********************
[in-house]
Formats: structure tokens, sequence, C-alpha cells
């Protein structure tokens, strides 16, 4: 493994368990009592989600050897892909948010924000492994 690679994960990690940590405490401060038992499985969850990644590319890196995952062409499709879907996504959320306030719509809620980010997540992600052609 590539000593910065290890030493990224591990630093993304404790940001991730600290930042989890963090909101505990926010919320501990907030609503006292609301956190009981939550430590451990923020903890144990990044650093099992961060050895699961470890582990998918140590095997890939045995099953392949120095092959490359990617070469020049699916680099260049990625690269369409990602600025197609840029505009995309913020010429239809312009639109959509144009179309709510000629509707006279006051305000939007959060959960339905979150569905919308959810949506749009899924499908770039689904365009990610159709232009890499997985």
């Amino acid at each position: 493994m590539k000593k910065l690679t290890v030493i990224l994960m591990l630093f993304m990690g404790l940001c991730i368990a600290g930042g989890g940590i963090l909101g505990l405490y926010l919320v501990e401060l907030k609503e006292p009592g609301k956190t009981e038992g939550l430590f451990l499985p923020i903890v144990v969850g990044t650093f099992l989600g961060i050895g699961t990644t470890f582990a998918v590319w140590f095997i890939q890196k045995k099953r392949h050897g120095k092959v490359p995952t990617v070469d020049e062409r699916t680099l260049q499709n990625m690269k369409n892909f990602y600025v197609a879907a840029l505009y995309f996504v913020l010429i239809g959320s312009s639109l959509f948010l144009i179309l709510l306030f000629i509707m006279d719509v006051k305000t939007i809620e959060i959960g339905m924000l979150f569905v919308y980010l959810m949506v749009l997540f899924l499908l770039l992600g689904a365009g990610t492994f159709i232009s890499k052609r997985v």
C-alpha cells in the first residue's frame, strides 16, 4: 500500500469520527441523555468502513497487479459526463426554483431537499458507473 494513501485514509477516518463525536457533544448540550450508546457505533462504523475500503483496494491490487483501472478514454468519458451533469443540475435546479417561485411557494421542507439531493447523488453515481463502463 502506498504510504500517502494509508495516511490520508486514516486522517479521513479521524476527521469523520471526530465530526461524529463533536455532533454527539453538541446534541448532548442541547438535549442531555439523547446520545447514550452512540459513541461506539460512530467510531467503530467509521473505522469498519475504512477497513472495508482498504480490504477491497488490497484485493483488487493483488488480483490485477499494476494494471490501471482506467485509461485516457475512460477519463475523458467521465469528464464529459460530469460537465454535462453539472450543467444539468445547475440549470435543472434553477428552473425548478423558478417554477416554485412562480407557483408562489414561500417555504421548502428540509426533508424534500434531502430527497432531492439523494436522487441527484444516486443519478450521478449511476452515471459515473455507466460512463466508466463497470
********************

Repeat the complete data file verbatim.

[in-house]
Formats: structure tokens, sequence, C-alpha cells
């Protein structure tokens, strides 16, 4: 493994368990009592989600050897892909948010924000492994 690679994960990690940590405490401060038992499985969850990644590319890196995952062409499709879907996504959320306030719509809620980010997540992600052609 590539000593910065290890030493990224591990630093993304404790940001991730600290930042989890963090909101505990926010919320501990907030609503006292609301956190009981939550430590451990923020903890144990990044650093099992961060050895699961470890582990998918140590095997890939045995099953392949120095092959490359990617070469020049699916680099260049990625690269369409990602600025197609840029505009995309913020010429239809312009639109959509144009179309709510000629509707006279006051305000939007959060959960339905979150569905919308959810949506749009899924499908770039689904365009990610159709232009890499997985």
């Amino acid at each position: 493994m590539k000593k910065l690679t290890v030493i990224l994960m591990l630093f993304m990690g404790l940001c991730i368990a600290g930042g989890g940590i963090l909101g505990l405490y926010l919320v501990e401060l907030k609503e006292p009592g609301k956190t009981e038992g939550l430590f451990l499985p923020i903890v144990v969850g990044t650093f099992l989600g961060i050895g699961t990644t470890f582990a998918v590319w140590f095997i890939q890196k045995k099953r392949h050897g120095k092959v490359p995952t990617v070469d020049e062409r699916t680099l260049q499709n990625m690269k369409n892909f990602y600025v197609a879907a840029l505009y995309f996504v913020l010429i239809g959320s312009s639109l959509f948010l144009i179309l709510l306030f000629i509707m006279d719509v006051k305000t939007i809620e959060i959960g339905m924000l979150f569905v919308y980010l959810m949506v749009l997540f899924l499908l770039l992600g689904a365009g990610t492994f159709i232009s890499k052609r997985v």
C-alpha cells in the first residue's frame, strides 16, 4: 500500500469520527441523555468502513497487479459526463426554483431537499458507473 494513501485514509477516518463525536457533544448540550450508546457505533462504523475500503483496494491490487483501472478514454468519458451533469443540475435546479417561485411557494421542507439531493447523488453515481463502463 502506498504510504500517502494509508495516511490520508486514516486522517479521513479521524476527521469523520471526530465530526461524529463533536455532533454527539453538541446534541448532548442541547438535549442531555439523547446520545447514550452512540459513541461506539460512530467510531467503530467509521473505522469498519475504512477497513472495508482498504480490504477491497488490497484485493483488487493483488488480483490485477499494476494494471490501471482506467485509461485516457475512460477519463475523458467521465469528464464529459460530469460537465454535462453539472450543467444539468445547475440549470435543472434553477428552473425548478423558478417554477416554485412562480407557483408562489414561500417555504421548502428540509426533508424534500434531502430527497432531492439523494436522487441527484444516486443519478450521478449511476452515471459515473455507466460512463466508466463497470